Right to counsel
While a state may have many statutes, court decisions, or court rules governing appointment of counsel for a particular subject area, a "Key Development" is a statute/decision/rule that prevails over the others (example: a state high court decision finding a categorical right to counsel in guardianships cases takes precedence over a statute saying appointment in guardianship cases is discretionary).
Legislation, Termination of Parental Rights (State) - Birth Parents
In most states, adoption proceedings are separate from termination of parental rights proceedings stemming from an abuse or neglect finding. However, it appears that in Pennsylvania, the state uses the Adoption Act to file termination of parental rights petitions based on abuse/neglect. See, e.g., In re Adoption of J.N.F., 887 A.2d 775, 778 (Pa. Super. Ct. 2005). In turn, the Adoption Act requires the court to appoint counsel for a parent in an involuntary termination proceeding if, upon petition of the parent, the court determines that the parent is unable to pay for counsel or if payment would result in substantial financial hardship. 23 Pa. Cons. Stat. Ann. § 2313(a.1).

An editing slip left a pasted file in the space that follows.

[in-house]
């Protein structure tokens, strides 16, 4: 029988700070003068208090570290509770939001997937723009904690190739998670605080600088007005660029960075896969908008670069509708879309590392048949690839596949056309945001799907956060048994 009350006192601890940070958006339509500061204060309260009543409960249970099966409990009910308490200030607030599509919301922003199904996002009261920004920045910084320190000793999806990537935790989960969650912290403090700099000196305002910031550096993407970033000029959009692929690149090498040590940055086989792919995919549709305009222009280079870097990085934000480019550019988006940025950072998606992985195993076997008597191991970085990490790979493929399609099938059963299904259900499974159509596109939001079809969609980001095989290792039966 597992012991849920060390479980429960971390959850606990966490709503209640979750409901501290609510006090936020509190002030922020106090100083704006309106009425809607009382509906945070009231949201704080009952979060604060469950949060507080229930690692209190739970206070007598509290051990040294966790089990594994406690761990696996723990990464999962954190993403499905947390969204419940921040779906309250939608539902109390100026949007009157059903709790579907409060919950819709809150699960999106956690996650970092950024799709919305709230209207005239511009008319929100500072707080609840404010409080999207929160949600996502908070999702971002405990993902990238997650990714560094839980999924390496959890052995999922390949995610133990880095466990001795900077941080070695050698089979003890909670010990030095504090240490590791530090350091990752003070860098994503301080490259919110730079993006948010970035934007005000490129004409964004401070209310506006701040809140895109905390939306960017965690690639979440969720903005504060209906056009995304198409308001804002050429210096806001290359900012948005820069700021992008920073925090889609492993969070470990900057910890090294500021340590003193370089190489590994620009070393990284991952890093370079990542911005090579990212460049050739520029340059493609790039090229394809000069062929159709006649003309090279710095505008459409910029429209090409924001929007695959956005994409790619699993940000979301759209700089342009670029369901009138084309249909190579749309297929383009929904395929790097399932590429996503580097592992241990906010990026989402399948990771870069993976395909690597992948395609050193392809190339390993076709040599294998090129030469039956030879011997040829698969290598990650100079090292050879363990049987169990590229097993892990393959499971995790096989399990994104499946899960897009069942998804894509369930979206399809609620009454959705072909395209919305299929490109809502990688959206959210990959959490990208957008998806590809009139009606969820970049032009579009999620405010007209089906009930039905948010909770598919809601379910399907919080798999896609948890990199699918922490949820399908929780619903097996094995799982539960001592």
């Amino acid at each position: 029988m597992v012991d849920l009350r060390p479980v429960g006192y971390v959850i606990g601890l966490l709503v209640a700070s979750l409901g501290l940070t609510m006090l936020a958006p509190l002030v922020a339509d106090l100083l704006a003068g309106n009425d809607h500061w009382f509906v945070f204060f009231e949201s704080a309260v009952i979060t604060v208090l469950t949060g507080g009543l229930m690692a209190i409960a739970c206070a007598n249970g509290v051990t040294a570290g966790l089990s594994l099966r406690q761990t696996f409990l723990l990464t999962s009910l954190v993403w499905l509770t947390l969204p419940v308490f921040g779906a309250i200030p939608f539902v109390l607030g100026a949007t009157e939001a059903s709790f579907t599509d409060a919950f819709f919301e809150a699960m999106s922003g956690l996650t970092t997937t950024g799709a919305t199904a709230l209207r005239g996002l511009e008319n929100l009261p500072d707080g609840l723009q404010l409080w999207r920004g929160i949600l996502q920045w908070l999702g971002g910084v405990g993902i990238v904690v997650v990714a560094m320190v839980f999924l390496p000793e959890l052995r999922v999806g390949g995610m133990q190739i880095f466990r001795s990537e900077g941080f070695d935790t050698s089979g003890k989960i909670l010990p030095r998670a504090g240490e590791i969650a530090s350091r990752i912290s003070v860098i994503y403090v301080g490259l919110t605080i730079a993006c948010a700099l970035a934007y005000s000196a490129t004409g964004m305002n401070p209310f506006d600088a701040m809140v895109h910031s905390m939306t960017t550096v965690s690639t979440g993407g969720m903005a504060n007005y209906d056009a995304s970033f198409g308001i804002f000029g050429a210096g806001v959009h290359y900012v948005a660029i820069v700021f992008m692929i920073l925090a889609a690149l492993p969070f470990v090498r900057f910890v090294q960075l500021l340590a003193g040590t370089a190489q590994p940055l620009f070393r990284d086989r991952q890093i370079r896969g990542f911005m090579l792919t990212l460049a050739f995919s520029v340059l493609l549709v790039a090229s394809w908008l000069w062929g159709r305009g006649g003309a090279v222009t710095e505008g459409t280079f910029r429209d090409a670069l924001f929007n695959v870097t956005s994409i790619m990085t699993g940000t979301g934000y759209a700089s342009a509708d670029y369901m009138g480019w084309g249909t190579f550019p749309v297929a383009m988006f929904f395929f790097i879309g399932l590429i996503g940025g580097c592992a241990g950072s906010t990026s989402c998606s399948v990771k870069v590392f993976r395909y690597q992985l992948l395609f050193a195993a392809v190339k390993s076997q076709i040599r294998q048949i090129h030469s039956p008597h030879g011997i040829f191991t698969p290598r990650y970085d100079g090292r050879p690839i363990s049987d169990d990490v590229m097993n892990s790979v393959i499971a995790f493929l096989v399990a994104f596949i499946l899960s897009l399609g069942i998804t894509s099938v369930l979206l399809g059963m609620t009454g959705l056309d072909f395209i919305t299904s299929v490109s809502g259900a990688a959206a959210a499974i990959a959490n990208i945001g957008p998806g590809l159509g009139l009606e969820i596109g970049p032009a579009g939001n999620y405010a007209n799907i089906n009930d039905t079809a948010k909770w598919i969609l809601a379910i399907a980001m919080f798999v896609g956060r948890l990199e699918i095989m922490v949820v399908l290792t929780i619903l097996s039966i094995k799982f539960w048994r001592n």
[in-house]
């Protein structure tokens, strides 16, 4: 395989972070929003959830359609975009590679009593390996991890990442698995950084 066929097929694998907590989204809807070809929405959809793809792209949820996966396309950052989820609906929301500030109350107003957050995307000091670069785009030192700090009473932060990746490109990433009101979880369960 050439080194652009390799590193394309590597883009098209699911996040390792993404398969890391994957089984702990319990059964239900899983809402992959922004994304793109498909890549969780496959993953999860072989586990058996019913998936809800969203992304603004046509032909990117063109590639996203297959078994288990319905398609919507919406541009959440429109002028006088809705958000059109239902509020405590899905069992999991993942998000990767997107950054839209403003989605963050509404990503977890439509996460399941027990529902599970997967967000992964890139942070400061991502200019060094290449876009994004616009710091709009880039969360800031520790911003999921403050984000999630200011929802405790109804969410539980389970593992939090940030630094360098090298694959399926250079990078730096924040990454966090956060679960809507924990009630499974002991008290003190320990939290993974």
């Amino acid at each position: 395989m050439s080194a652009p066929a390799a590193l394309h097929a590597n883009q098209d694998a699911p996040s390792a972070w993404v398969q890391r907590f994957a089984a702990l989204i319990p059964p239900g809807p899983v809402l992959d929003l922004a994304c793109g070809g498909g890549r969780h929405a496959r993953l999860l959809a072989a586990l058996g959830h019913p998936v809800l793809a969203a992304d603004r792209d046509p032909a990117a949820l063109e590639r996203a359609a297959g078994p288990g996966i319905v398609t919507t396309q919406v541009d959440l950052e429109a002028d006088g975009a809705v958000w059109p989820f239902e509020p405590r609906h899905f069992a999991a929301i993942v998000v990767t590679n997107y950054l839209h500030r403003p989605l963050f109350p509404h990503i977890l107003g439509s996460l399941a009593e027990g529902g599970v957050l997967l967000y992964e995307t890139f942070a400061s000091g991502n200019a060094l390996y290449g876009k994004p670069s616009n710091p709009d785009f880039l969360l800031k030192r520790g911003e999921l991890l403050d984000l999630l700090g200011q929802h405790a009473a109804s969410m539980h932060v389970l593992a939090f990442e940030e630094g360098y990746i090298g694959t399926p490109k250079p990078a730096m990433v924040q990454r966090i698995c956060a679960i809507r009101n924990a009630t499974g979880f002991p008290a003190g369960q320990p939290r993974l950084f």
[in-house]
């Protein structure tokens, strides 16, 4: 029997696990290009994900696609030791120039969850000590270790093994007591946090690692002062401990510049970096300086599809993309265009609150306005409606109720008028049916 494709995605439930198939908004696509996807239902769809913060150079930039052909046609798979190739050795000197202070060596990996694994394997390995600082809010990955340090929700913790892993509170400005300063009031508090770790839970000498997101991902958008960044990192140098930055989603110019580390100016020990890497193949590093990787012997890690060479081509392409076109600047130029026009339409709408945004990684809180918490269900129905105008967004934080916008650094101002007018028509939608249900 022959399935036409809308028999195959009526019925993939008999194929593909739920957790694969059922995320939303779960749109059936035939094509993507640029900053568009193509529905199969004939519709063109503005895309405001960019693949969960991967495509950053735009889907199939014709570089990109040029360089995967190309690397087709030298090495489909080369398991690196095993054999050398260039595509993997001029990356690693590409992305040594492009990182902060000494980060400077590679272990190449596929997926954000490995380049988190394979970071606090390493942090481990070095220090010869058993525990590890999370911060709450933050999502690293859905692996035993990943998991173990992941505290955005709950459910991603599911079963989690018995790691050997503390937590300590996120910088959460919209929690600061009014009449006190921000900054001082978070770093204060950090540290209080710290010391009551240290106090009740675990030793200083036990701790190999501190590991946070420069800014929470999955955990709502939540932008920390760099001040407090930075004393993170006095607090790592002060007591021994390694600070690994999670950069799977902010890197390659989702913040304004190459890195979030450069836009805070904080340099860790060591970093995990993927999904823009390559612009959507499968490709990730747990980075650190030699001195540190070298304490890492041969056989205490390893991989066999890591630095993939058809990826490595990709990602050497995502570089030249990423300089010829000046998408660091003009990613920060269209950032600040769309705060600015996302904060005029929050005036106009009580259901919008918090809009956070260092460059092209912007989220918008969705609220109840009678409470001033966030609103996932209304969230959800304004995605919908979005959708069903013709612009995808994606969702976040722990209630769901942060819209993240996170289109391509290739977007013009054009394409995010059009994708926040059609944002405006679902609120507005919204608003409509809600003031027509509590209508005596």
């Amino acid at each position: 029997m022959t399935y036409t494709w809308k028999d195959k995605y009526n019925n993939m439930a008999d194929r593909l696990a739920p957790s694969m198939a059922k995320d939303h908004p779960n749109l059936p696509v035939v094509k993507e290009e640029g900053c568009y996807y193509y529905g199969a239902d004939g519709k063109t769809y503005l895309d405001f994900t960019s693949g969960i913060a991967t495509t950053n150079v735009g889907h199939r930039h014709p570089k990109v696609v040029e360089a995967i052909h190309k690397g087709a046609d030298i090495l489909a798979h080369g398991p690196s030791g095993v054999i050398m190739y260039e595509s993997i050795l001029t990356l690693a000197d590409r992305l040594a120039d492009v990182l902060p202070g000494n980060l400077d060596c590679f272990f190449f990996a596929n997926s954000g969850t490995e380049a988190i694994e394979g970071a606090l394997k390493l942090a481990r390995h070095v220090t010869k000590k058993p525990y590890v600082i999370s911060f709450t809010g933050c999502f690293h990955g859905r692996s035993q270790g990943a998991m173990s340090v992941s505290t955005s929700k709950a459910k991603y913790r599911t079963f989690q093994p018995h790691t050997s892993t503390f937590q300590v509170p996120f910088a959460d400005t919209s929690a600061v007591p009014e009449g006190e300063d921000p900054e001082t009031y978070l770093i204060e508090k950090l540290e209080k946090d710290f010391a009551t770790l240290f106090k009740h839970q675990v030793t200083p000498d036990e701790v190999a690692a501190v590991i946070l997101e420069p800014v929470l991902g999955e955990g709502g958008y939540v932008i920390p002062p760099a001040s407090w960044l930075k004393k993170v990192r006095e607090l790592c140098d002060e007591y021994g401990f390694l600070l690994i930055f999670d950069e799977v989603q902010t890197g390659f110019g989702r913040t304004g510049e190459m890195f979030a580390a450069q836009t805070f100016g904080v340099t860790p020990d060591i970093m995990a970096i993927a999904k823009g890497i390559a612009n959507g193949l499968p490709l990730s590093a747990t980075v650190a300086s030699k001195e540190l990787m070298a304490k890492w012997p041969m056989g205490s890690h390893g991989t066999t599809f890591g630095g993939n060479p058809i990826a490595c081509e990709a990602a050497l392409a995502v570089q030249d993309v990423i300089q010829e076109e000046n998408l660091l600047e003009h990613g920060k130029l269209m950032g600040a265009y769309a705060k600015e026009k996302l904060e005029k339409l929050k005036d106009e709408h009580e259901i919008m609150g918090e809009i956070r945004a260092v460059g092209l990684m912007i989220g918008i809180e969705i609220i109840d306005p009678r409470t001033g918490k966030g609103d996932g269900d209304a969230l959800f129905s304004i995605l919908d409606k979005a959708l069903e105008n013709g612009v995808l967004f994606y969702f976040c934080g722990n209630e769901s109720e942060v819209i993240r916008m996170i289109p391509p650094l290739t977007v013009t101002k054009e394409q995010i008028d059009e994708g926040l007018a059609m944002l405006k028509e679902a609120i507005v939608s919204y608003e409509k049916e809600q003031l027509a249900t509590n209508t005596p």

If "yes", the established right to counsel or discretionary appointment of counsel is limited in some way, including any of: the only authority is a lower/intermediate court decision or a city council, not a high court or state legislature; there has been a subsequent case that has cast doubt; a statute is ambiguous; or the right or discretionary appointment is not for all types of individuals or proceedings within that category.
Appointment of Counsel: categorical Qualified: no